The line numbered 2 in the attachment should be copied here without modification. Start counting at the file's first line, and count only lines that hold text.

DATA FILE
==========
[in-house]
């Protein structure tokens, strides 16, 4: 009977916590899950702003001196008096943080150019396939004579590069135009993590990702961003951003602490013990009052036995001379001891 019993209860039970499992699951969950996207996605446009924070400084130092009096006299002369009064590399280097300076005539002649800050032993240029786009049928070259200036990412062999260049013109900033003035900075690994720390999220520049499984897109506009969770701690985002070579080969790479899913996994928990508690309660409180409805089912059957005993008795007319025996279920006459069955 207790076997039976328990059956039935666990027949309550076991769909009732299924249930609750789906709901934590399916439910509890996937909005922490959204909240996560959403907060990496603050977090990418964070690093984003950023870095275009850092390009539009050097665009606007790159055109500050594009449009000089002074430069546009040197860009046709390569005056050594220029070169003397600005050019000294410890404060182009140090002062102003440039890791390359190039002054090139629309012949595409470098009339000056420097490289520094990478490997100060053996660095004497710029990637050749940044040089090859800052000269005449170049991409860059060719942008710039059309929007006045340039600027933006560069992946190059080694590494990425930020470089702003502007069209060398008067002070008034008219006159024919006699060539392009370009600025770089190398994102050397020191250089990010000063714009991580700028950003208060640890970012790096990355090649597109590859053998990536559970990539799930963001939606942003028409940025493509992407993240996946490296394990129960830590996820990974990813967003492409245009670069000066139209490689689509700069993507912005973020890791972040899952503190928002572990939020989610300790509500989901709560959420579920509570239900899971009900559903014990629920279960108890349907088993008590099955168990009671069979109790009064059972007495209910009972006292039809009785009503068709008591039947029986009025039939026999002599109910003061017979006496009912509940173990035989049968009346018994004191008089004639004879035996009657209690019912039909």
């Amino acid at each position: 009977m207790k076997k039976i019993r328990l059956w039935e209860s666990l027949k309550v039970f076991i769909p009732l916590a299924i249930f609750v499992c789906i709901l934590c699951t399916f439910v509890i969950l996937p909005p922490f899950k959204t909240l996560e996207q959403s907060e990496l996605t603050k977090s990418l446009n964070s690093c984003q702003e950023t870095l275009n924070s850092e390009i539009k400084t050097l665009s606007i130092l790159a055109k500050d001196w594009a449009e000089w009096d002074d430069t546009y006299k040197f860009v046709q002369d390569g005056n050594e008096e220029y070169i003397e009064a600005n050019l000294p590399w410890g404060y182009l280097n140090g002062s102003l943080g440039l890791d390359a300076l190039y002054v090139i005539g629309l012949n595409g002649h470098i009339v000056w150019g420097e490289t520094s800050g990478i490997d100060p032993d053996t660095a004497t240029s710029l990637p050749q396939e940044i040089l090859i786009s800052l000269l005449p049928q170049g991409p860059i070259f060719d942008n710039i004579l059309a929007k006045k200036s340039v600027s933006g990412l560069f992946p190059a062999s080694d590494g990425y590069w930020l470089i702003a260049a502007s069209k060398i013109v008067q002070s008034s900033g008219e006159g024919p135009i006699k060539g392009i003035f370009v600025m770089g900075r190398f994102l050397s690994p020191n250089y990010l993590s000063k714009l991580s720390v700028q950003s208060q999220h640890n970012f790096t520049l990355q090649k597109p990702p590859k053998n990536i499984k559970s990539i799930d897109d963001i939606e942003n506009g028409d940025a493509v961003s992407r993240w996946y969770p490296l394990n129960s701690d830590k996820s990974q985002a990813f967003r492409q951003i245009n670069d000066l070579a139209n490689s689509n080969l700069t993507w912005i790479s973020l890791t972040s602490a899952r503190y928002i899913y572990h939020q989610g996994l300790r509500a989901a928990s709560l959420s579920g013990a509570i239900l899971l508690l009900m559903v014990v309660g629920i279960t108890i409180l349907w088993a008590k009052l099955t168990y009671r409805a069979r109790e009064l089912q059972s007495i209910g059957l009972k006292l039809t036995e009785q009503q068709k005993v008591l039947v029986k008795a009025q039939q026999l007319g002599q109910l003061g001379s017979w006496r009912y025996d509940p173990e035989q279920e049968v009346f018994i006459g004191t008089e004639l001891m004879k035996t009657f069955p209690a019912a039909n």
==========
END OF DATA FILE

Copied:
């Protein structure tokens, strides 16, 4: 009977916590899950702003001196008096943080150019396939004579590069135009993590990702961003951003602490013990009052036995001379001891 019993209860039970499992699951969950996207996605446009924070400084130092009096006299002369009064590399280097300076005539002649800050032993240029786009049928070259200036990412062999260049013109900033003035900075690994720390999220520049499984897109506009969770701690985002070579080969790479899913996994928990508690309660409180409805089912059957005993008795007319025996279920006459069955 207790076997039976328990059956039935666990027949309550076991769909009732299924249930609750789906709901934590399916439910509890996937909005922490959204909240996560959403907060990496603050977090990418964070690093984003950023870095275009850092390009539009050097665009606007790159055109500050594009449009000089002074430069546009040197860009046709390569005056050594220029070169003397600005050019000294410890404060182009140090002062102003440039890791390359190039002054090139629309012949595409470098009339000056420097490289520094990478490997100060053996660095004497710029990637050749940044040089090859800052000269005449170049991409860059060719942008710039059309929007006045340039600027933006560069992946190059080694590494990425930020470089702003502007069209060398008067002070008034008219006159024919006699060539392009370009600025770089190398994102050397020191250089990010000063714009991580700028950003208060640890970012790096990355090649597109590859053998990536559970990539799930963001939606942003028409940025493509992407993240996946490296394990129960830590996820990974990813967003492409245009670069000066139209490689689509700069993507912005973020890791972040899952503190928002572990939020989610300790509500989901709560959420579920509570239900899971009900559903014990629920279960108890349907088993008590099955168990009671069979109790009064059972007495209910009972006292039809009785009503068709008591039947029986009025039939026999002599109910003061017979006496009912509940173990035989049968009346018994004191008089004639004879035996009657209690019912039909």